1. Tally Up the hand combinations
    2. Pair combos to known equities
    3. Analyze unpaired combos
    4. Combine the analysis to estimate

Cont. on Example 2 using TUPAC method

  1. Tally Up the hand combinations
    • Let's break apart his range into the 3 main categories of hands: Those that crush us, those we're flipping with, and those we're decent favorite over.
      • Crush us: AA, KK, 99, 88, 98s (5 hands, 13 combos)
      • Flipping with us: AQcc, AJcc, ATcc, A8cc, QJcc, QTcc, JTcc, 87cc, 67cc (9 hands, 9 combos)
      • Decent favorites against: 67s, JTs (2 hands, 6 combos)
  1. Pair combos to known equities
    • Start matching up hands that crush us and the flips, those should even out between 25 to 35% equity depending on how badly we're crushed. A set has us drawing much thinner than overpairs.
    • There are 13 combos of hands that crush us and 9 combos of hands that flip. If we match those, we will have 9 pairs with about 25-30% equity (not quite because of the sets) and 4 left over unpaired combos that crush us. We can guesstimate that we have about 30% equity before the 4 unpaired combos and after adding in the left over combos, our equity is going go down and be between 25 to 30%
  1. Analyze unpaired combos
    • There are 5 combos of OESDs and against those hands, we are a 2:1 favorite or 66%
    • Thinking a little deeper though, we have a Q and that removes one out from the JTs hands which moves us closer to a 3:1 favorite.
    • Our JTs can average out with the left over combos of 98s from the "crush us" category which will boost our between 25 to 30% lets say 27% a percent or 2 to about 28% or so.
    • That leaves us with the 3 unaccounted combos of 76s where we are about a 2:1 favorite. 76s makes up about: 3/(13+9+5) or 10.7% and we have 66% equity so .66*.107 = 7%.
  1. Combine the analysis to estimate:
    • Our base is about 27% after pairing the combos of crush and flips
    • Pairing JTs and 98s bumps our equity up a little
    • Our decent favorites add about 7%
    • The total is 27+1+7 = 35%
    • This is very close to the 34% equity that pokerstove gives us. This method is by no means 100% accurate and at times, it will be incorrect but this is a good way to start calculating equities and as you get better with pokerstove and estimating equities, this will all become easier and second nature to you.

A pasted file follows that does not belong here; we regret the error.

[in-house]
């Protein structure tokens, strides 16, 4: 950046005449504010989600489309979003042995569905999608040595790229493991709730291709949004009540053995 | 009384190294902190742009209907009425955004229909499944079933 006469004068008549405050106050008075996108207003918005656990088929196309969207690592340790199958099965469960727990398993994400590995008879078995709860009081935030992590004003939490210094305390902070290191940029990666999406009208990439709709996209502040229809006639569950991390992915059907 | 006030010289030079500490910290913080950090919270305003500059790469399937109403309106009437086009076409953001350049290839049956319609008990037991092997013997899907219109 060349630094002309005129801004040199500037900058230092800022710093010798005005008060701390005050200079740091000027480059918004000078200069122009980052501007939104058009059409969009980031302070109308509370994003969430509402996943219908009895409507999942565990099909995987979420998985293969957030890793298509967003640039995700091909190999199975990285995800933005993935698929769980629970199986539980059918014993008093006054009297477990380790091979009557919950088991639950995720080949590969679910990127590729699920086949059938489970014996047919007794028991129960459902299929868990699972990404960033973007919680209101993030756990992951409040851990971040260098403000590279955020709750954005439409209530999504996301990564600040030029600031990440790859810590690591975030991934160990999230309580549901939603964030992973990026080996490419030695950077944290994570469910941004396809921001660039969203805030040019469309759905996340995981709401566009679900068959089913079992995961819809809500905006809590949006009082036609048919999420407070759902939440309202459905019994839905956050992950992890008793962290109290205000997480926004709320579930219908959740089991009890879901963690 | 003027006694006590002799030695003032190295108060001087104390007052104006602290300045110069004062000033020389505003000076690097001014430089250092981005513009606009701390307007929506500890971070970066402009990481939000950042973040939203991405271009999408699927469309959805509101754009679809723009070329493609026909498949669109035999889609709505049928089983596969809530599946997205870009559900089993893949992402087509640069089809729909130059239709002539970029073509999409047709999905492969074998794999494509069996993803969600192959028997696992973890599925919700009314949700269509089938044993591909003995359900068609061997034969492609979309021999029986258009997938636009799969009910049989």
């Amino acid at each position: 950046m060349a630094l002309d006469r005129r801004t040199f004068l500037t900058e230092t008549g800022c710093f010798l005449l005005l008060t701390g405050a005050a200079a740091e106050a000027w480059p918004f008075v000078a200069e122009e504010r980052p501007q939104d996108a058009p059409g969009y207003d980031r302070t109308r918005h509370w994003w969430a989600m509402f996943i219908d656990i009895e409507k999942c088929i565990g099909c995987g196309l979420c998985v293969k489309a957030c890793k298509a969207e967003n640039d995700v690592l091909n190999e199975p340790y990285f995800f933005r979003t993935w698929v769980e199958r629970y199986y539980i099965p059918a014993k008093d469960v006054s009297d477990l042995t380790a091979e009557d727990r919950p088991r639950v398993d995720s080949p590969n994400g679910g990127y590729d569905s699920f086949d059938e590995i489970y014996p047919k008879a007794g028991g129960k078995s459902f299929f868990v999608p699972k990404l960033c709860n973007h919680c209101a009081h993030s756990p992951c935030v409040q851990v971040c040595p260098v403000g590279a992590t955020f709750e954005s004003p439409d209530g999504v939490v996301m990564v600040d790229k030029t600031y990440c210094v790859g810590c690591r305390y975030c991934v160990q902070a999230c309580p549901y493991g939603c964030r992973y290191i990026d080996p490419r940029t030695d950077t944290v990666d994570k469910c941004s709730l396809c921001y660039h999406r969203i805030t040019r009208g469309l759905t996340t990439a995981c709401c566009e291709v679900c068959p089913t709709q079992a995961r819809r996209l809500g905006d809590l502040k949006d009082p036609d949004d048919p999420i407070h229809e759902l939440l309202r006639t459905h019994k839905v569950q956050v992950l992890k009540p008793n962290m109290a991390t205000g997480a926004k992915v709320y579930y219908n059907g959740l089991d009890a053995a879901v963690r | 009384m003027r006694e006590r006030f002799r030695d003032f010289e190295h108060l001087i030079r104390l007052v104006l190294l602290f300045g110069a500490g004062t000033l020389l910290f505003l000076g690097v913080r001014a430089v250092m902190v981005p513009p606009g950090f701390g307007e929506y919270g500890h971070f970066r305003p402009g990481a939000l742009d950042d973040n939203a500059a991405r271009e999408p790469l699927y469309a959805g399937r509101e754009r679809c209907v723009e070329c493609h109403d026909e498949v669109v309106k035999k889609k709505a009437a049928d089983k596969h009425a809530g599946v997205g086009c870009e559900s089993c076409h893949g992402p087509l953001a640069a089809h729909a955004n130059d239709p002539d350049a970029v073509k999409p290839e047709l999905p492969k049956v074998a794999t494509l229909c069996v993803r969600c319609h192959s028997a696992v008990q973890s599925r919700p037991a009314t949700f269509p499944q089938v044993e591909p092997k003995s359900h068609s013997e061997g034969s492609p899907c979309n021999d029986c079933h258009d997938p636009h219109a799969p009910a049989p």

• Finally when our decision at the table is so close, where our estimated equity calculation is close but not 100% in line with our mathematical requirements, it is best to rely on the gut reads/intuition to tip the scales on whether to call or fold, depending on how frustrated we perceive our opponent to be.

Alternate Method

  1. Tally up combinations
    • Crush us: 13 combos w/ about 13% equity
    • Flipping: 9 combos w/ about 50% equity
    • Decent favorites: 6 combos w/ about 66% equity
  1. Multiply range by equity
    • (13/28) * .13 = .06
    • (9/28) * .5 = .161
    • (6/28) * .66 = .141
    • You can fudge these numbers to make it easier
    • Ex. (13/28) is close to 50% so .5 * .13 = .075. (9/28) is close to 30% so .3 * .5 = .15. (6/28) is close to 20% so .2 * .66 = .132
  1. Add up the equities
    • .06+.161+.141 = 36%
    • Fudge: .075+.15+.132 = 36%

Table Estimations Thought Process

  • WoT's thought process at the table when using his TUPAC method:
  • As soon as I get checked raised all in, I think: ok, I doubt he ever does this as a pure bluff and right there I am talking about his hand range. I figure him to do this with big draws, sets, pocket aces, and the two OESD, 67s and JTs. He never has AK here because he will 4bet it 100% preflop. There are about 10 or so big draws he can have depending on how many Axcc combos and suited club broadways he is calling with preflop to a 3bet. I know I have been hammering on him so I know he may call with a lot of those combinations. So the more he is calling with those combinations the more draw combos there will be. As for sets, it's hard for him to have KK because I have one and the board has one. He could have AA and the smaller sets. He has aces and smaller sets about as often as he has big draws so if that's true, my equity against that part of his range is between 25-30%. he could have the 98s for two pair and the OESD as well. I am doing bad against the two pair but I am ahead of his OESD so that sort of balances out and gives me some equity. I am actually a 3:1 favorite against JTs since I have one of the Qs removing an out for him, giving me more equity. Over all I'd estimate that I am about 30-35% or about a 2:1 dog. I am getting about 2:1 on my money which makes it close. This leaves it down to reading my opponent. The more frustrated he is, the more apt I am to call. The less frustrated he is, the more I will fold.